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By John Thorp, Jr. MD

Wilkinson works to heal the wounds of childbirth. Photo courtesy of Jeffrey Wilkinson

On September 6, 2011, building upon years of investment by our infectious disease colleagues and the legacy of Charles Hendricks in encouraging international learning experiences, the pioneer UNC OBGYN faculty member and Ross Alumnus, Jeff Wilkinson arrived in Lilongwe, Malawi.

Funded by the Centers for Disease Control and the Freedom from Fistula Foundation, Jeff will lay the foundation for what we aspire to create-a comprehensive global training and research program program in women’s health. This program will allow U.S. learners to have international experiences in women’s health while providing post-graduate education for Malawian medical students. Moreover, our clinical presence will allow us to take advantage of international funding opportunities in women’s health research. Malawi is the third poorest country in the world with over 14 million inhabitants and no obstetrics and gynecology residency. Certified obstetricians and gynecologists hover at a total no more than 5 so the clinical challenges are huge, as are our educational and research objectives.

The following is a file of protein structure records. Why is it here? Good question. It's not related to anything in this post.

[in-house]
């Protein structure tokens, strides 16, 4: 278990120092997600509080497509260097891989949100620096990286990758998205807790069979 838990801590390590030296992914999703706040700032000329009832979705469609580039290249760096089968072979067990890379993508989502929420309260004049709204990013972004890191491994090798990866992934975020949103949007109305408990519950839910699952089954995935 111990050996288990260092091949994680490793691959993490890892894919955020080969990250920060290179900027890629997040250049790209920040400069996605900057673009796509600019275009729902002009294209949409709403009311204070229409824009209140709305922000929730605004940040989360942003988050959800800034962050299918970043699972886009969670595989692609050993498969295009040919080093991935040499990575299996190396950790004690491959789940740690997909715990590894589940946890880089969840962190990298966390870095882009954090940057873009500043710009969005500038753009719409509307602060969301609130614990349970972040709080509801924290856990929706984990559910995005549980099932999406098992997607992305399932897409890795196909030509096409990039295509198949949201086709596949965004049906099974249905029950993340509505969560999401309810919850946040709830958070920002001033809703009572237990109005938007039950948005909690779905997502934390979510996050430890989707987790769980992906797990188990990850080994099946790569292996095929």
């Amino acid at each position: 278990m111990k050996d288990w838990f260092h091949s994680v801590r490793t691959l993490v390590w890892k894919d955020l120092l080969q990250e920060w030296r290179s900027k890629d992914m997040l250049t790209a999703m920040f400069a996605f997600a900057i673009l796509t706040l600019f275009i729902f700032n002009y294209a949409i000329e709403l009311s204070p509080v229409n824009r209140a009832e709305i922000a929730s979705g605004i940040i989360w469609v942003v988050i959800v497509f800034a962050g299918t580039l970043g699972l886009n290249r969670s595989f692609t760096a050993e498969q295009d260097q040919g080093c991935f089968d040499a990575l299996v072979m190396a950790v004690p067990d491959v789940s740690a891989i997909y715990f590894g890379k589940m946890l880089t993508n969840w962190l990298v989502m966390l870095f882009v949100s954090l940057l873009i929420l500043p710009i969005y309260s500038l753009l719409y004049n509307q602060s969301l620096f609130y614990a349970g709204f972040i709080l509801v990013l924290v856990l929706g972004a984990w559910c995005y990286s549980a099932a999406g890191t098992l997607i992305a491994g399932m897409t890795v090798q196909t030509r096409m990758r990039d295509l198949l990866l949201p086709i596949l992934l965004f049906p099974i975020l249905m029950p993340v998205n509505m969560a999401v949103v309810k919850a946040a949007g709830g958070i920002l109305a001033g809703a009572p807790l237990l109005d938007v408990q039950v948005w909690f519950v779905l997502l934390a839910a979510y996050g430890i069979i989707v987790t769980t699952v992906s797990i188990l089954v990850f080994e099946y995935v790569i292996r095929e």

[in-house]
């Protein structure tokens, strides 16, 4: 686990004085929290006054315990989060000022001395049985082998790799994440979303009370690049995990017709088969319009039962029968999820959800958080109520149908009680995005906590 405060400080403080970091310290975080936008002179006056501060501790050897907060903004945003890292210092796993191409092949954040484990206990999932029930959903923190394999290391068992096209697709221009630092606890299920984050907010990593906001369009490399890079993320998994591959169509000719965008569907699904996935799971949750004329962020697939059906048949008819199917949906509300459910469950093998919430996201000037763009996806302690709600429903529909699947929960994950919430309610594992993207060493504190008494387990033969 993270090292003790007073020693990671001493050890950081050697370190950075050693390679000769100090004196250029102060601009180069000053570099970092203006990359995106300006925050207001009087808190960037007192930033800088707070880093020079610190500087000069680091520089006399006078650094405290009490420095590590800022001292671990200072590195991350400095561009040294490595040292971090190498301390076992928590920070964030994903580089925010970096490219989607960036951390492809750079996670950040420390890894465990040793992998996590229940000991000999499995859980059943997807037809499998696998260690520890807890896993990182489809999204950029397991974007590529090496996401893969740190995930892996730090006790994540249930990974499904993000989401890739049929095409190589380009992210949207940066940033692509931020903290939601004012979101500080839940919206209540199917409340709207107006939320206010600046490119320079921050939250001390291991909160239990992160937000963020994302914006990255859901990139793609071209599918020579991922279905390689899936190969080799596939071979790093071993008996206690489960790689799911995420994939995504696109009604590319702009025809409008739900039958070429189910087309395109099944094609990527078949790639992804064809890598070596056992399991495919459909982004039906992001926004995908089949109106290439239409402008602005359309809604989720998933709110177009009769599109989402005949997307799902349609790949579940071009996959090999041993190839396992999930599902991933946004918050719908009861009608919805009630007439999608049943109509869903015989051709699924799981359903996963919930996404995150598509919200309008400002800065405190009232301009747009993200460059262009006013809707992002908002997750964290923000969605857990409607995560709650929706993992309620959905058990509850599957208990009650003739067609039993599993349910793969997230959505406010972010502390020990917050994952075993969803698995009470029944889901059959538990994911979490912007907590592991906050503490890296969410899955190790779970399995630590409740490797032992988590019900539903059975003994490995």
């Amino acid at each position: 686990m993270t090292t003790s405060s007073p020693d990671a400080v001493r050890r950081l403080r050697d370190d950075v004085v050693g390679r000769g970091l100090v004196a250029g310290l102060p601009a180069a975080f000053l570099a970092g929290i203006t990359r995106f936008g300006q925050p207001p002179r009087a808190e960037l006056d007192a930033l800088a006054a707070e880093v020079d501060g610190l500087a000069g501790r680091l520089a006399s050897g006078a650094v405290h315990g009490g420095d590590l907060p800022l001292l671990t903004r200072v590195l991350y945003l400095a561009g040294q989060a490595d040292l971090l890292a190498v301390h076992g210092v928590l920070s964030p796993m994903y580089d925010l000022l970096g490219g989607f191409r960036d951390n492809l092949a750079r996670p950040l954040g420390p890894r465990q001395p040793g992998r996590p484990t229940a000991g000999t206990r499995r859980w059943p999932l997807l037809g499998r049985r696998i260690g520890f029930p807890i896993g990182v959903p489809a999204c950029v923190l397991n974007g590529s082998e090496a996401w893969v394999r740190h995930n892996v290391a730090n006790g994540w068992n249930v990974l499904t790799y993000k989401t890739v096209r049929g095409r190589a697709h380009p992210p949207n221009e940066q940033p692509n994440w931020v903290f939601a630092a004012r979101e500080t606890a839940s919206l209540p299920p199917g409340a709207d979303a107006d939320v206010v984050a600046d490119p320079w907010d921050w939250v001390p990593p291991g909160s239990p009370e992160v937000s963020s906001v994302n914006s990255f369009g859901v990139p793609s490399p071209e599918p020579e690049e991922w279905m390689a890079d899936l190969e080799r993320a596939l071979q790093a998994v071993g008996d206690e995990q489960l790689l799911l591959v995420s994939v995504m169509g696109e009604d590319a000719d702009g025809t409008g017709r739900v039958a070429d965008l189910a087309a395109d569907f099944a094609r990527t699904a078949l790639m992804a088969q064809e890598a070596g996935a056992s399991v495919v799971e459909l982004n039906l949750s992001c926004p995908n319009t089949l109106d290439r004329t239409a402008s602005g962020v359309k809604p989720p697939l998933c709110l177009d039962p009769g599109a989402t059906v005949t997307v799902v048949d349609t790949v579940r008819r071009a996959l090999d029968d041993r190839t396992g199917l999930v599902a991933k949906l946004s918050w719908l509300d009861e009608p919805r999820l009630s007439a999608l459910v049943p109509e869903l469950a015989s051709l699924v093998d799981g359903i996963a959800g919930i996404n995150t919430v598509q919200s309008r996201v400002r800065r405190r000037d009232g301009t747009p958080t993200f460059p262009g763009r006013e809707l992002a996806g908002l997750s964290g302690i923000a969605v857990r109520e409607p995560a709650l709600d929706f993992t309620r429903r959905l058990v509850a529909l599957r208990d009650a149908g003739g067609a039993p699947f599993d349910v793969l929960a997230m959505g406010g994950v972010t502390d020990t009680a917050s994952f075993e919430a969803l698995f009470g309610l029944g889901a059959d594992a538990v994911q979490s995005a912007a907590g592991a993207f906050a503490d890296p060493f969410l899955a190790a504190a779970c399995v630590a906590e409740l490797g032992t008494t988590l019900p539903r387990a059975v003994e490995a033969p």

Fortunately, we were able to recruit Jeff back to Chapel Hill from Duke and he is willing to live in Lilongwe and raise his family there. Prior to coming home, Jeff had helped Duke start a clinical program in Tanzania. His urogynecolgic training in the UNC fellowship headed by Drs. Ellen Wells and Bill Droegemueller make him one of the few fellowship trained urogynecologists on the African continent. This talent and training dovetails with the mission of the Fistula Foundation which is a Scottish charity dedicated to fistula prevention and treatment in Africa. Prior to Jeff’s hiring we have had multiple faculty doing short stints focused on research in Malawi including Drs. Gretchen Stuart, Tom Ivester, and Amy Bryant. Having a leader on the ground there full-time should catalyze our rise to the next level and move us closer to the lofty goals we have articulated.

Also see UNC project – Malawi | Institute for Global Health & Infection Disease